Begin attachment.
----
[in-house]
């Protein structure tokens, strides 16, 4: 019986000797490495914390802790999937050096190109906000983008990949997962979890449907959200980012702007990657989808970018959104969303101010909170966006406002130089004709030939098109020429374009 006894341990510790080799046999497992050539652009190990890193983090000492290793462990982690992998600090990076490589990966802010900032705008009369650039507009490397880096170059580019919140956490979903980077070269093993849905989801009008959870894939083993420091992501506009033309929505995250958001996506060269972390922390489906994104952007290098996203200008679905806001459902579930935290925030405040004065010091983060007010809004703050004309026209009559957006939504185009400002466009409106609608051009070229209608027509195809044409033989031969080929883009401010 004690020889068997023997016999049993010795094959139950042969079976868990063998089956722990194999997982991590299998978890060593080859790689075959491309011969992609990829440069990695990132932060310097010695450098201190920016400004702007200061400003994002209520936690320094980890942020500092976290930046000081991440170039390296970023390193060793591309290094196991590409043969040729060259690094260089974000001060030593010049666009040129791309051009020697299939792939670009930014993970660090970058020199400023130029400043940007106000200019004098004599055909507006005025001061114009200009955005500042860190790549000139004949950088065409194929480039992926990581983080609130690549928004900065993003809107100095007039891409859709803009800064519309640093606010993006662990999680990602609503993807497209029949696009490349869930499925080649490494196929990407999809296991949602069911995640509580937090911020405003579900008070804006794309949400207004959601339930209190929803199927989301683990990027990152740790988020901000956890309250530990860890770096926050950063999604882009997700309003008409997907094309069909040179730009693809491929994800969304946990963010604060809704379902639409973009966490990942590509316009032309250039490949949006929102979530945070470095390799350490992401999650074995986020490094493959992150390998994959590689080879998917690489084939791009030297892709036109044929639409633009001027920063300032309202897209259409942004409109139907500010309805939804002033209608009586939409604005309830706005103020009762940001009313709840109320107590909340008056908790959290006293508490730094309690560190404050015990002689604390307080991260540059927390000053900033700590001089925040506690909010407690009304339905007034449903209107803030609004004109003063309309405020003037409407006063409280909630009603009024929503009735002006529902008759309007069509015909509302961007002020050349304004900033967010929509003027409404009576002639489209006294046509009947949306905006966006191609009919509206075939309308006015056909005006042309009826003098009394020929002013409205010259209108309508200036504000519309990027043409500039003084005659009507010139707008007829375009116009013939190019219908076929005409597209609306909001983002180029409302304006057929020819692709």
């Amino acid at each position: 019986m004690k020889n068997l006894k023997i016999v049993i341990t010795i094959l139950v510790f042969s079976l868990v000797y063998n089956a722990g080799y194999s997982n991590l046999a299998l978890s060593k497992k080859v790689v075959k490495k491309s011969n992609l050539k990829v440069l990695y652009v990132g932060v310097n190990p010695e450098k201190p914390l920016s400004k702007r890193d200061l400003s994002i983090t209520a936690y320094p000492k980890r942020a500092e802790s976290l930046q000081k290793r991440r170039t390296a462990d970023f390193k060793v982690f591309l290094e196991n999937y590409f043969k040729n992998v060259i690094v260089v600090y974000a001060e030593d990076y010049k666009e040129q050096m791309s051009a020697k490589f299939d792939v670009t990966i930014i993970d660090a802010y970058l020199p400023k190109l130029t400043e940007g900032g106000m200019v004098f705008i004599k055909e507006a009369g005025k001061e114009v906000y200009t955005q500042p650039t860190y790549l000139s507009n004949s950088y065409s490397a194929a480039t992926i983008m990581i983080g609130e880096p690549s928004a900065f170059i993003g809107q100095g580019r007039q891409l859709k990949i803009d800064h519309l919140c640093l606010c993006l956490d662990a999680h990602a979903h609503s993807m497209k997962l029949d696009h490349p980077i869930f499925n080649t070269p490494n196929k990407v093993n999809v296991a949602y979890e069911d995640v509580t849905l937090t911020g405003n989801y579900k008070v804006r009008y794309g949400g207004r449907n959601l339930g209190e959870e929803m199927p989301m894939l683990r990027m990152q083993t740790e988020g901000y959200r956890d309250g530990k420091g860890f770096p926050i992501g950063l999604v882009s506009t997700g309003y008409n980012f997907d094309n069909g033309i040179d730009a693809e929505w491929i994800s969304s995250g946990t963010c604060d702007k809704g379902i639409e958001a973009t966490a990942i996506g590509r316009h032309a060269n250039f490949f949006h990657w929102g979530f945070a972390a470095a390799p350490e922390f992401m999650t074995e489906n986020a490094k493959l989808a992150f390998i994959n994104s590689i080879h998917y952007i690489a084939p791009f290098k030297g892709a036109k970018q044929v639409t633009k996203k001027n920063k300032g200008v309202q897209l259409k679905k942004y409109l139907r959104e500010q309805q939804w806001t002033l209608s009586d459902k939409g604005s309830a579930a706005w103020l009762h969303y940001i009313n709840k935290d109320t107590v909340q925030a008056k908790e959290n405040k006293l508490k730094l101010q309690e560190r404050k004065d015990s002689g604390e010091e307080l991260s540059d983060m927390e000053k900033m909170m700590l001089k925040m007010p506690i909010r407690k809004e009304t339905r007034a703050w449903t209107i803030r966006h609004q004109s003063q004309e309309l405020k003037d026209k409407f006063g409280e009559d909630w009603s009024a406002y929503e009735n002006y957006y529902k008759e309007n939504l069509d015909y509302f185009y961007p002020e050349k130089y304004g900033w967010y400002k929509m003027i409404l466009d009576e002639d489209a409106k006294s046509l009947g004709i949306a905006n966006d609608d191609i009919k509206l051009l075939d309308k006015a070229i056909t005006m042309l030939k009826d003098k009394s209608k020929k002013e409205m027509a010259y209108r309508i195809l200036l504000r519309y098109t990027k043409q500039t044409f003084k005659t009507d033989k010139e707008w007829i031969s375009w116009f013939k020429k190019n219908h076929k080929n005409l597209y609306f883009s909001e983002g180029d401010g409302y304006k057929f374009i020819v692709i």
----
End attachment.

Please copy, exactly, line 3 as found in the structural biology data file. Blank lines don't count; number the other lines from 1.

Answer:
């Amino acid at each position: 019986m004690k020889n068997l006894k023997i016999v049993i341990t010795i094959l139950v510790f042969s079976l868990v000797y063998n089956a722990g080799y194999s997982n991590l046999a299998l978890s060593k497992k080859v790689v075959k490495k491309s011969n992609l050539k990829v440069l990695y652009v990132g932060v310097n190990p010695e450098k201190p914390l920016s400004k702007r890193d200061l400003s994002i983090t209520a936690y320094p000492k980890r942020a500092e802790s976290l930046q000081k290793r991440r170039t390296a462990d970023f390193k060793v982690f591309l290094e196991n999937y590409f043969k040729n992998v060259i690094v260089v600090y974000a001060e030593d990076y010049k666009e040129q050096m791309s051009a020697k490589f299939d792939v670009t990966i930014i993970d660090a802010y970058l020199p400023k190109l130029t400043e940007g900032g106000m200019v004098f705008i004599k055909e507006a009369g005025k001061e114009v906000y200009t955005q500042p650039t860190y790549l000139s507009n004949s950088y065409s490397a194929a480039t992926i983008m990581i983080g609130e880096p690549s928004a900065f170059i993003g809107q100095g580019r007039q891409l859709k990949i803009d800064h519309l919140c640093l606010c993006l956490d662990a999680h990602a979903h609503s993807m497209k997962l029949d696009h490349p980077i869930f499925n080649t070269p490494n196929k990407v093993n999809v296991a949602y979890e069911d995640v509580t849905l937090t911020g405003n989801y579900k008070v804006r009008y794309g949400g207004r449907n959601l339930g209190e959870e929803m199927p989301m894939l683990r990027m990152q083993t740790e988020g901000y959200r956890d309250g530990k420091g860890f770096p926050i992501g950063l999604v882009s506009t997700g309003y008409n980012f997907d094309n069909g033309i040179d730009a693809e929505w491929i994800s969304s995250g946990t963010c604060d702007k809704g379902i639409e958001a973009t966490a990942i996506g590509r316009h032309a060269n250039f490949f949006h990657w929102g979530f945070a972390a470095a390799p350490e922390f992401m999650t074995e489906n986020a490094k493959l989808a992150f390998i994959n994104s590689i080879h998917y952007i690489a084939p791009f290098k030297g892709a036109k970018q044929v639409t633009k996203k001027n920063k300032g200008v309202q897209l259409k679905k942004y409109l139907r959104e500010q309805q939804w806001t002033l209608s009586d459902k939409g604005s309830a579930a706005w103020l009762h969303y940001i009313n709840k935290d109320t107590v909340q925030a008056k908790e959290n405040k006293l508490k730094l101010q309690e560190r404050k004065d015990s002689g604390e010091e307080l991260s540059d983060m927390e000053k900033m909170m700590l001089k925040m007010p506690i909010r407690k809004e009304t339905r007034a703050w449903t209107i803030r966006h609004q004109s003063q004309e309309l405020k003037d026209k409407f006063g409280e009559d909630w009603s009024a406002y929503e009735n002006y957006y529902k008759e309007n939504l069509d015909y509302f185009y961007p002020e050349k130089y304004g900033w967010y400002k929509m003027i409404l466009d009576e002639d489209a409106k006294s046509l009947g004709i949306a905006n966006d609608d191609i009919k509206l051009l075939d309308k006015a070229i056909t005006m042309l030939k009826d003098k009394s209608k020929k002013e409205m027509a010259y209108r309508i195809l200036l504000r519309y098109t990027k043409q500039t044409f003084k005659t009507d033989k010139e707008w007829i031969s375009w116009f013939k020429k190019n219908h076929k080929n005409l597209y609306f883009s909001e983002g180029d401010g409302y304006k057929f374009i020819v692709i």